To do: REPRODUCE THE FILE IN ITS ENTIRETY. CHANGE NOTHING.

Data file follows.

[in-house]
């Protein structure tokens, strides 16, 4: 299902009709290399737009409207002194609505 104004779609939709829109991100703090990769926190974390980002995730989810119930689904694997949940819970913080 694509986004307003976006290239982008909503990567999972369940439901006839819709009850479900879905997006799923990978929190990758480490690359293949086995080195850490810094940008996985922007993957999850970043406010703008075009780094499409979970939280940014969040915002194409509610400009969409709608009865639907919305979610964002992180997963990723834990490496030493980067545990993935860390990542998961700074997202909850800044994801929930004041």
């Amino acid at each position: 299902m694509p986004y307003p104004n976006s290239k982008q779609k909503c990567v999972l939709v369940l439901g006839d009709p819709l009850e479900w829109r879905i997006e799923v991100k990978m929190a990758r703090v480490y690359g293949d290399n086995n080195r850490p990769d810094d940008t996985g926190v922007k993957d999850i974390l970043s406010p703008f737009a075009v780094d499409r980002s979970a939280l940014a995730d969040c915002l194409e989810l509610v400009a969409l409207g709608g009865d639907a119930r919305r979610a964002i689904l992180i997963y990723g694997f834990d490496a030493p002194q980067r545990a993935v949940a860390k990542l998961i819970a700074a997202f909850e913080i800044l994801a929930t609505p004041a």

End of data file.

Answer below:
[in-house]
């Protein structure tokens, strides 16, 4: 299902009709290399737009409207002194609505 104004779609939709829109991100703090990769926190974390980002995730989810119930689904694997949940819970913080 694509986004307003976006290239982008909503990567999972369940439901006839819709009850479900879905997006799923990978929190990758480490690359293949086995080195850490810094940008996985922007993957999850970043406010703008075009780094499409979970939280940014969040915002194409509610400009969409709608009865639907919305979610964002992180997963990723834990490496030493980067545990993935860390990542998961700074997202909850800044994801929930004041």
């Amino acid at each position: 299902m694509p986004y307003p104004n976006s290239k982008q779609k909503c990567v999972l939709v369940l439901g006839d009709p819709l009850e479900w829109r879905i997006e799923v991100k990978m929190a990758r703090v480490y690359g293949d290399n086995n080195r850490p990769d810094d940008t996985g926190v922007k993957d999850i974390l970043s406010p703008f737009a075009v780094d499409r980002s979970a939280l940014a995730d969040c915002l194409e989810l509610v400009a969409l409207g709608g009865d639907a119930r919305r979610a964002i689904l992180i997963y990723g694997f834990d490496a030493p002194q980067r545990a993935v949940a860390k990542l998961i819970a700074a997202f909850e913080i800044l994801a929930t609505p004041a």